The past three years have seen the Tea Party caucus wield a power – whether or not it’s commensurate with their actual numbers – that’s very real. Simply put: they hate government spending – whatever benefits might come from those investments.

The Tea Party’s attitudes are perhaps summed up best by Texas governor (and 2012 presidential also-ran) Rick Perry: “Washington’s insatiable desire to spend our children’s inheritance on failed stimulus plans and other misguided economic theories have given record debt and left us with far too many unemployed.”

One year ago, Rep. Jim Jordan (R-Ohio) filed a bill, The Spending Reduction Act of 2011, that sought to lower federal spending by $2.5 trillion over the next 10 years. Among the host of federal programs targeted for elimination were “certain stimulus provisions” – including the Medicare and Medicaid EHR Incentive Programs set up under HITECH.

A Democratic president, veto pen at the ready, all but ensured that Jordan’s bill would never become law. But as HIMSS’ Dave Roberts told me at the time, the concern was less the legislation itself than the uncertainty it sowed in a still-fledgling healthcare IT industry.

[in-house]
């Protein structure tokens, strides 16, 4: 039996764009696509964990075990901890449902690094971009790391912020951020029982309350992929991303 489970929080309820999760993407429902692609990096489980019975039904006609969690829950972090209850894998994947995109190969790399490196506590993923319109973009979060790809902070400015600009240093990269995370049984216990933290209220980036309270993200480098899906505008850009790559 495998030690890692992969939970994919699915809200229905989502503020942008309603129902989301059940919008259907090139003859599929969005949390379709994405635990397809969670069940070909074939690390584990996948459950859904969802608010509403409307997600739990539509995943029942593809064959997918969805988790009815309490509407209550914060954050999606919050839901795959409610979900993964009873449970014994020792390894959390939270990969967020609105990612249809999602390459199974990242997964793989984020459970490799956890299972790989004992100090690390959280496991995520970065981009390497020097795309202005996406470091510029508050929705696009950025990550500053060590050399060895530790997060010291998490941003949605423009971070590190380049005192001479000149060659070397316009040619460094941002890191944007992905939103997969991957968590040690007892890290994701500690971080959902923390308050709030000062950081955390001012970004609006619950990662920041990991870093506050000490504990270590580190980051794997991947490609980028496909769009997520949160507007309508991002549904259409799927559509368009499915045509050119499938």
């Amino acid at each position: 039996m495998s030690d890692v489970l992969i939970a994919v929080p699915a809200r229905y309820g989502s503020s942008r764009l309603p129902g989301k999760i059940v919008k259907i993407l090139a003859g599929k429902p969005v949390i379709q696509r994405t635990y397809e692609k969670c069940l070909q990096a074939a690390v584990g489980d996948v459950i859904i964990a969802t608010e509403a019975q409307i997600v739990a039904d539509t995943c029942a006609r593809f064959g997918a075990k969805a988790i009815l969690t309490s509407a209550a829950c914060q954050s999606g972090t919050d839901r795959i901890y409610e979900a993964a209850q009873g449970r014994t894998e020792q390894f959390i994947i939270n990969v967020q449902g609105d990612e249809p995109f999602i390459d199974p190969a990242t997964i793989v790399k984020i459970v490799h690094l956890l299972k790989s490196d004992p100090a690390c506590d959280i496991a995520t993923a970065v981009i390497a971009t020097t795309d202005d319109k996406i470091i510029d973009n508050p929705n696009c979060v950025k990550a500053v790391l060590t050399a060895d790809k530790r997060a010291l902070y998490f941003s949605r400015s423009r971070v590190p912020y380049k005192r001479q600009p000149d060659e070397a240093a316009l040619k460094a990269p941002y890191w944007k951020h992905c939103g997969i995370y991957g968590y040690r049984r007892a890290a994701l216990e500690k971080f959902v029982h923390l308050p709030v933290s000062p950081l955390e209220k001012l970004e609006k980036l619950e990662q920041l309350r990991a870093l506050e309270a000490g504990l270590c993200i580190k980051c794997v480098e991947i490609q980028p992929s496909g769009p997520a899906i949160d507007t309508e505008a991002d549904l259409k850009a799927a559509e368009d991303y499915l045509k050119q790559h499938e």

“We’ve heard from some CIOs, asking us, ‘What is this? We hear the House is going to rescind our money,'” Roberts said then. “It adds to the confusion in the whole marketplace. And providers and hospitals who want to purchase this [technology] are wondering, ‘Do I really want to start down this path?’

Roberts assured those people that the meaningful use program was something to count on. But he worried, back then, that “We’re leading up to the 2012 elections. The Senate’s majority is very reduced right now. And if this is a new way of thinking, that could be concerning.”

One year later, “it’s very quiet on that front,” Roberts said. “We have seen no legislation – absolutely nothing at all – perceived as trying to do anything” related to defunding HITECH.